Let’s walk through an example to make things clearer. A bond matures on 1/15/26 with a 3.75% coupon. Its current market price is 110.5, which gives it a yield-to-maturity of 1.42%. It has an MHC feature that makes it callable at the comparable Treasury plus 15 basis points. The comparable Treasury is currently yielding 0.70%. If the issuer wanted to execute this MHC, they would take the comparable Treasury yield and add 15 basis points to it, which gives us a yield of 0.85%, and then calculate the price the corporate bond based on a yield of 0.85%. This comes to a price of 113.27. So if the issuer chooses to do so, they can “call in” these bonds at a price of 113.27. As the owner of this bond, having someone pay you 113.27 for a bond that is currently trading at 110.5 is probably going to be received positively.

Generally, this makes MHCs a fairly rare occurrence because it is relatively expensive for the issuer to execute them. As long as the bond is trading at a wider (higher) spread than the MHC spread, the issuer will have to pay above market price to execute the call. While this is generally the case, it is not a guarantee. Given the extraordinary demand for high-quality bonds in the current market, many bonds are trading at very tight spreads, especially shorter maturity bonds. This being the case, there has been an unusually high utilization of this MHC call feature by issuers recently. Just as if a bond is trading wider than its MHC spread, the corresponding call price will be above market price, if a bond is trading at a lower (tighter) spread than its MHC spread, the MHC price will be below market price. This is incentive for the issuer to utilize the feature.

So what does this mean to you as an investor? First, it does not mean that bonds with MHCs should be avoided. Many times, an MHC execution can be advantageous to the bond holder. Also, a majority of corporate bonds are issued with this feature, so avoiding this feature will effectively limit you to a very small corner of the bond market from which to find investment opportunities. It does mean that you should be aware of and educate yourself on the MHC features for a specific bond before investing. If a bond is trading tighter than its stated MHC spread (at a lower spread), then the bond could theoretically be make-whole called tomorrow at a lower price than you purchased it at today. Bonds trading tighter than their MHC spread are elevated relative to historical norms but still represent a very small portion of the corporate bond market.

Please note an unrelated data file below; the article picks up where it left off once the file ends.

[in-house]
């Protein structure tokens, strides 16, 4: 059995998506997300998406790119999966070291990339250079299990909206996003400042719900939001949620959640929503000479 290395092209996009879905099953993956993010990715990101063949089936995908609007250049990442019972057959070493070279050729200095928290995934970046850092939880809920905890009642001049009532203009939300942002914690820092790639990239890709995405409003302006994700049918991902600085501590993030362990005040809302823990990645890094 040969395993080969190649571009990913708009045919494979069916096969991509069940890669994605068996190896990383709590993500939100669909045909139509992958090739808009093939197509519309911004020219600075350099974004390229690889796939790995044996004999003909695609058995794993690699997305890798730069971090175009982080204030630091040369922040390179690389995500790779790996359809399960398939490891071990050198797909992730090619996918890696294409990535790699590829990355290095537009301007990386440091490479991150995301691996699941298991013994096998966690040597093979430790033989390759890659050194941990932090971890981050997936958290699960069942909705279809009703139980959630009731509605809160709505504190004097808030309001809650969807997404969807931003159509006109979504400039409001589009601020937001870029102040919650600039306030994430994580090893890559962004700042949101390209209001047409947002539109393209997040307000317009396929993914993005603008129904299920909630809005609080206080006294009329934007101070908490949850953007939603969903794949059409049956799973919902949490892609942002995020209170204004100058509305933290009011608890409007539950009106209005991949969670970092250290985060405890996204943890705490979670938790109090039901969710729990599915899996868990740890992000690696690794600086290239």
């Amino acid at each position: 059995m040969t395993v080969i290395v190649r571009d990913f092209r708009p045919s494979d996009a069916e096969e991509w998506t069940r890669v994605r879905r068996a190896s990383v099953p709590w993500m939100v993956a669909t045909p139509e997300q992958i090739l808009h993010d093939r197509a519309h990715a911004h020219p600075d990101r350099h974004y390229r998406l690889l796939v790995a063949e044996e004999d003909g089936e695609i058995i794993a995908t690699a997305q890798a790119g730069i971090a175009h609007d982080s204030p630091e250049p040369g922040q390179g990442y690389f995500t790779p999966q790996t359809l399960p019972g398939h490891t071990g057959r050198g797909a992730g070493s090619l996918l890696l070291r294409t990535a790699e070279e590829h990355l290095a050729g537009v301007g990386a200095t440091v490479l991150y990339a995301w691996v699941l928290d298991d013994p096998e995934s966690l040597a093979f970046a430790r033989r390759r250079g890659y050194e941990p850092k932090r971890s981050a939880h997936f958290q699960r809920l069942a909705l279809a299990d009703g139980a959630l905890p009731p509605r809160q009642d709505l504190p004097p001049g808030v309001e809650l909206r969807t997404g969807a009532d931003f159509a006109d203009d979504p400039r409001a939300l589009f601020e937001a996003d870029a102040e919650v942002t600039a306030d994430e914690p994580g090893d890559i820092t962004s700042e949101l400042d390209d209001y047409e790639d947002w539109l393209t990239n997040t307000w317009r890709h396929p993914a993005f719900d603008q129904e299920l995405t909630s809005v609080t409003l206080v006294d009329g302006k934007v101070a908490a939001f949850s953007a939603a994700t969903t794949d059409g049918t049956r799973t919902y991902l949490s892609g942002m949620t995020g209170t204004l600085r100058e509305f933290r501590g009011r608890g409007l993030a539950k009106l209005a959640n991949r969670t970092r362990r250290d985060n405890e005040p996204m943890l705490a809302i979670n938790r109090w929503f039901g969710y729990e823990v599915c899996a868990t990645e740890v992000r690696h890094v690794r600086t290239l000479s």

As with every investment, educating yourself prior to making a decision is good practice. Remember, not all bonds have an MHC. For those that do, the MHC spread can theoretically be any number. You could be looking at two very similar bonds, while one has an MHC spread of 15 basis points and the other has an MHC spread of 50 basis points. Depending on the price of each bond, they could both be bonds you want to avoid or they both might be perfectly fine. As with many aspects of the market right now, a unique environment exists across the fixed income landscape. MHCs have been around for a long time but given current market conditions, being especially aware of how they function and their potential effects is essential when deciding on appropriate investments for your portfolio.